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Johnson County

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Johnson County
11811 S. Sunset Drive
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Olathe, KS 66061

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Breeding Season for Small-mouthed Salamander is Underway in Eastern Kansas

It’s that time of year again. Small-mouthed salamander breeding season is upon us. It may seem strange that this species is active when it’s still so cold outside, but this is completely natural for them.

small mouthed salamanderBetween January and April, thousands of adults will make there way from their below ground wintering spot to ephemeral pools and shallow streams to breed. After rain showers in early spring, adults often cross roadways to get to their destination, making them easy to spot if you’re traveling at night.

Once at their chosen breeding location, courtship between males and females begins in the form of nudging and pushing by the male. Around 90% of all salamanders reproduce by internal fertilization, the small-mouthed salamander included. But it’s a little different than you’d expect. In the case of small-mouthed salamanders, after courtship, the male deposits a spermatophore on nearby vegetation or pond debris. It’s up to the female to swim over and pick up the small packet for fertilization to be complete.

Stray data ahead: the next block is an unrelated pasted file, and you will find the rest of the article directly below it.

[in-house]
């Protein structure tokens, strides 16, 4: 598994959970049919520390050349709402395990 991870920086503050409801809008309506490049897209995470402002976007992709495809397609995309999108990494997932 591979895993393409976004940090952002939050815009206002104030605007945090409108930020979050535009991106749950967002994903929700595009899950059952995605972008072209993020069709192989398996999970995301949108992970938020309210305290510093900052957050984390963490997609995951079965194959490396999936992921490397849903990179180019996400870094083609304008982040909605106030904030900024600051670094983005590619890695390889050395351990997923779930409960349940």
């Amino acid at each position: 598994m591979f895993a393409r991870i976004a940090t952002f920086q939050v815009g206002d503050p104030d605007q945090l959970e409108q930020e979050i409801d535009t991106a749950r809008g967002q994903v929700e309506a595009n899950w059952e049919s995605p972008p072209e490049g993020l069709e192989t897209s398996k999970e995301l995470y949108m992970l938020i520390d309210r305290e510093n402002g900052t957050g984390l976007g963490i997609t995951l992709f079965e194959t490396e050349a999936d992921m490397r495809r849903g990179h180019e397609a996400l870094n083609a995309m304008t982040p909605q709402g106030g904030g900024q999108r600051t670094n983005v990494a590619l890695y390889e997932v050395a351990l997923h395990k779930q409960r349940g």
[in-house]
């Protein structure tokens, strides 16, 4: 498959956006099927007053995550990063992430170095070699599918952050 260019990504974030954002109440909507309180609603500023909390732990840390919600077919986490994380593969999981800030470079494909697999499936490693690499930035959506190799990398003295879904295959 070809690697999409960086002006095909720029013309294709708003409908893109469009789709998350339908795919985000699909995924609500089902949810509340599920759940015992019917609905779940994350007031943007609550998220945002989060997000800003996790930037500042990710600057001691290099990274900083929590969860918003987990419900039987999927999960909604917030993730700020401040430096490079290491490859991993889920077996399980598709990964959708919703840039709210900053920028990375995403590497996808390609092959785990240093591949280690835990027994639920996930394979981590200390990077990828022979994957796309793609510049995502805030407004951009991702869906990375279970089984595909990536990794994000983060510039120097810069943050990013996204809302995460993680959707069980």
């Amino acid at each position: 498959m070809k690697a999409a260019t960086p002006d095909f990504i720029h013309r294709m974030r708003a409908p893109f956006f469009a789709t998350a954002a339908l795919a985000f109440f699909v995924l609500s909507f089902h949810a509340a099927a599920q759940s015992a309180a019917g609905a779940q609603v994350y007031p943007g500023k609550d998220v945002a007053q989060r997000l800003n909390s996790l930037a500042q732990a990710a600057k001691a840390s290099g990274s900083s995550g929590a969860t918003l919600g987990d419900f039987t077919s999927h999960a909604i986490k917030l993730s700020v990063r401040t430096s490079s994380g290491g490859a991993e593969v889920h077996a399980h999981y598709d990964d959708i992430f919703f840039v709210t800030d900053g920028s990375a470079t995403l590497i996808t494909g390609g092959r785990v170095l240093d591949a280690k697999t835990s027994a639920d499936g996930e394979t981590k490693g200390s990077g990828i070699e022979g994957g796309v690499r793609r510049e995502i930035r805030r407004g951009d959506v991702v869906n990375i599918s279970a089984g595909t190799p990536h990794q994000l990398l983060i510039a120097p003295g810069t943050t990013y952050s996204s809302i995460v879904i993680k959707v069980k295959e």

Females then lay 300 to 700 eggs contained within a jelly mass, or egg mass, attached to plant stems or leaves within the water body. After the eggs are laid, the females and males leave the breeding grounds.

For the next two months after hatching, the gilled salamander larvae live out their best lives in the pond or stream until it’s time to metamorphose into young adults and leave the water behind. Throughout the rest of the summer and fall, small-mouthed salamanders can sometimes be found under logs and rocks where moisture levels are high. They’ve even been found in some moist basements! Are there any salamanders in your basement?